Because everyone was working virtually, it was easy to connect with other researchers and government employees and to get questions answered quickly by e-mail, WhatsApp or videoconference. The downside is that it is more difficult to address certain problems over the Internet. Even in a videoconference with my colleagues, it’s challenging to communicate about certain issues related to computer programs and statistics.

Despite the challenges, it felt really good to invest my time in a productive research experience. I wasn’t taking classes or working, so I could spend the entire day working on my research project and writing my manuscript. My mentor also checked in every week to get updates on my progress.

The most important thing I learnt is that technology allows you to connect with the world. I remember reading a paper authored by a scientist in India, and I just sent him an e-mail to ask about his research. He responded quicky and was very nice. I never thought about e-mailing an author of a research paper before the pandemic.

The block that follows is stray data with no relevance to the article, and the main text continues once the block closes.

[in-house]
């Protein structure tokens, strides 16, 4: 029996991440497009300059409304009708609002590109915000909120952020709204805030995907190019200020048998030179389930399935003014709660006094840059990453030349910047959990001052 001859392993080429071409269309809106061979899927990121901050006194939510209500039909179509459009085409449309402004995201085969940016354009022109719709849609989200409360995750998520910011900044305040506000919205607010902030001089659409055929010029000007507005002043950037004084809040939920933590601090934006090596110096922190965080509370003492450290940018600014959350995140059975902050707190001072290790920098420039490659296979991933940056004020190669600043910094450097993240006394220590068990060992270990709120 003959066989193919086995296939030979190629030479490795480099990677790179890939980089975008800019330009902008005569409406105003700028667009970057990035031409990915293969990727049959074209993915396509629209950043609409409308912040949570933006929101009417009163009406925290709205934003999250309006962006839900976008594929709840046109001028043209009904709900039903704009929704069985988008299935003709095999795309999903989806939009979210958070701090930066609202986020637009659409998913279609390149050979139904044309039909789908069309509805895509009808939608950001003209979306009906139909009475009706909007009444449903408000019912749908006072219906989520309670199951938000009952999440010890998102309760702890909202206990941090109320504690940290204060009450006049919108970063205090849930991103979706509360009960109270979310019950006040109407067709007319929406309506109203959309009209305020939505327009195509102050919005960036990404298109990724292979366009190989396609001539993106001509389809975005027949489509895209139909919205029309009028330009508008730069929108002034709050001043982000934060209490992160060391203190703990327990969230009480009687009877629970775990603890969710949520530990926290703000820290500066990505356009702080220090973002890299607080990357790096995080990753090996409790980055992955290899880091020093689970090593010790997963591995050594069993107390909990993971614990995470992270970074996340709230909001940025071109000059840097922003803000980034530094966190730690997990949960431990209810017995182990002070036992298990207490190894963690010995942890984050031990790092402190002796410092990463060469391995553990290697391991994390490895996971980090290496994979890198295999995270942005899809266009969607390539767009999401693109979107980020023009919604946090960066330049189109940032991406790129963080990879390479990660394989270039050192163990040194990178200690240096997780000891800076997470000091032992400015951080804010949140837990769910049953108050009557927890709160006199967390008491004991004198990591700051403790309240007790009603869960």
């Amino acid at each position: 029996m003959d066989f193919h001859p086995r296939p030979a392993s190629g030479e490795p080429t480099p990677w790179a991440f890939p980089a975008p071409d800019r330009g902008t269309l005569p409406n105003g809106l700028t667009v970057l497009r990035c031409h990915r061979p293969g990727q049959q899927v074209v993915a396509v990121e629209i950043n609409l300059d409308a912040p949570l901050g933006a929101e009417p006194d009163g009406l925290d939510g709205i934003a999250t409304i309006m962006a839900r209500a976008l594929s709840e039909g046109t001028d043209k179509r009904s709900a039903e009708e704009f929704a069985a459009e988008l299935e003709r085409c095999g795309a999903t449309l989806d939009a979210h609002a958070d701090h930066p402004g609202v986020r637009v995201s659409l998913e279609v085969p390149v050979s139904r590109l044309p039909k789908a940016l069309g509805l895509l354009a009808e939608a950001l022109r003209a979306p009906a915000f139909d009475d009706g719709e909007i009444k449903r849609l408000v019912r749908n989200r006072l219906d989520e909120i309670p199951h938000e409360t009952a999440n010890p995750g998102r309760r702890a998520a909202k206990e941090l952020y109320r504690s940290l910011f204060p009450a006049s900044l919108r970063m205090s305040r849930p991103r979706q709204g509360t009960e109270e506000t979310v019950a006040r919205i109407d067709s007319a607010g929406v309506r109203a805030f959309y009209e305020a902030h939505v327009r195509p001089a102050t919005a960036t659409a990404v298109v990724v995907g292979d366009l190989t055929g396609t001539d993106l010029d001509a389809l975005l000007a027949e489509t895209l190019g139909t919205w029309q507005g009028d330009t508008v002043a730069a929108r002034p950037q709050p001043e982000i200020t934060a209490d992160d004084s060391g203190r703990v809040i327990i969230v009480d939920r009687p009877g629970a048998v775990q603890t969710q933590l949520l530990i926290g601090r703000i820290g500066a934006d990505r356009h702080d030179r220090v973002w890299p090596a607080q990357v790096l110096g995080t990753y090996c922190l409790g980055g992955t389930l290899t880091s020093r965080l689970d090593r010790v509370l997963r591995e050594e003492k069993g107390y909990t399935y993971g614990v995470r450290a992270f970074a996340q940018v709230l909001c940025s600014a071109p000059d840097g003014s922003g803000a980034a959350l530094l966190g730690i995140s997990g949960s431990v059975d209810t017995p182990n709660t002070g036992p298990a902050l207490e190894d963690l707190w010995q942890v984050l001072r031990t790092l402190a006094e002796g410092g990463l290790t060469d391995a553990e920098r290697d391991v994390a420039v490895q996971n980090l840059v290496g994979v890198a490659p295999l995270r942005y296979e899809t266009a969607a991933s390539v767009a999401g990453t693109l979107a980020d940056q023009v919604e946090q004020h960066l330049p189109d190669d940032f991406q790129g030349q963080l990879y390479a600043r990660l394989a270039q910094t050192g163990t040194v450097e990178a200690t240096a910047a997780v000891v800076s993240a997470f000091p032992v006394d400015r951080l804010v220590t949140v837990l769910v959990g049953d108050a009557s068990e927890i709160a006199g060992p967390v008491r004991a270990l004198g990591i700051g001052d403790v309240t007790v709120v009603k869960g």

Interviews have been edited for length and clarity.

This is an article from the Nature Careers Community, a place for Nature readers to share their professional experiences and advice. Guest posts are encouraged.